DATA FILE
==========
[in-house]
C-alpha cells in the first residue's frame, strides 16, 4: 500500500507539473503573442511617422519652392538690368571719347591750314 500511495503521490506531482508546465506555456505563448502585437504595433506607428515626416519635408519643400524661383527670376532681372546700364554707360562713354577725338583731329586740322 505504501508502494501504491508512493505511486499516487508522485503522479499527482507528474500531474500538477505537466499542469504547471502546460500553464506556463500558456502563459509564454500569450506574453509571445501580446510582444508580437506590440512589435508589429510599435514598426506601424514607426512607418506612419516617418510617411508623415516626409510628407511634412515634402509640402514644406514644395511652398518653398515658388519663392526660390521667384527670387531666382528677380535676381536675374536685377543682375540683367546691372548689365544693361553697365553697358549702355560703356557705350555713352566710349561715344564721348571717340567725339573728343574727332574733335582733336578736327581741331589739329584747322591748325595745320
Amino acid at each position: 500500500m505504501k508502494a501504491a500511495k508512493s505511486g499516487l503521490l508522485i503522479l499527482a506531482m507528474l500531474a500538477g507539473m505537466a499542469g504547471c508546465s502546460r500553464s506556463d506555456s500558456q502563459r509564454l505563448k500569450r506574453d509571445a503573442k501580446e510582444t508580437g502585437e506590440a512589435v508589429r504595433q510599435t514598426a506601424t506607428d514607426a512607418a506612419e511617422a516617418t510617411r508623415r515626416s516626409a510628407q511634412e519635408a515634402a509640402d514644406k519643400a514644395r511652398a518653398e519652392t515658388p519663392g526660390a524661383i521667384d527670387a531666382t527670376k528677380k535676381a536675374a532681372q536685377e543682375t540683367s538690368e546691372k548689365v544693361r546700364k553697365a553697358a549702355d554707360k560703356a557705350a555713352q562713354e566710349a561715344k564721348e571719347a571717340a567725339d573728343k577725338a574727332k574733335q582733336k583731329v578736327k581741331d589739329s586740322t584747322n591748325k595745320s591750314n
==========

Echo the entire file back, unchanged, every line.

[in-house]
C-alpha cells in the first residue's frame, strides 16, 4: 500500500507539473503573442511617422519652392538690368571719347591750314 500511495503521490506531482508546465506555456505563448502585437504595433506607428515626416519635408519643400524661383527670376532681372546700364554707360562713354577725338583731329586740322 505504501508502494501504491508512493505511486499516487508522485503522479499527482507528474500531474500538477505537466499542469504547471502546460500553464506556463500558456502563459509564454500569450506574453509571445501580446510582444508580437506590440512589435508589429510599435514598426506601424514607426512607418506612419516617418510617411508623415516626409510628407511634412515634402509640402514644406514644395511652398518653398515658388519663392526660390521667384527670387531666382528677380535676381536675374536685377543682375540683367546691372548689365544693361553697365553697358549702355560703356557705350555713352566710349561715344564721348571717340567725339573728343574727332574733335582733336578736327581741331589739329584747322591748325595745320
Amino acid at each position: 500500500m505504501k508502494a501504491a500511495k508512493s505511486g499516487l503521490l508522485i503522479l499527482a506531482m507528474l500531474a500538477g507539473m505537466a499542469g504547471c508546465s502546460r500553464s506556463d506555456s500558456q502563459r509564454l505563448k500569450r506574453d509571445a503573442k501580446e510582444t508580437g502585437e506590440a512589435v508589429r504595433q510599435t514598426a506601424t506607428d514607426a512607418a506612419e511617422a516617418t510617411r508623415r515626416s516626409a510628407q511634412e519635408a515634402a509640402d514644406k519643400a514644395r511652398a518653398e519652392t515658388p519663392g526660390a524661383i521667384d527670387a531666382t527670376k528677380k535676381a536675374a532681372q536685377e543682375t540683367s538690368e546691372k548689365v544693361r546700364k553697365a553697358a549702355d554707360k560703356a557705350a555713352q562713354e566710349a561715344k564721348e571719347a571717340a567725339d573728343k577725338a574727332k574733335q582733336k583731329v578736327k581741331d589739329s586740322t584747322n591748325k595745320s591750314n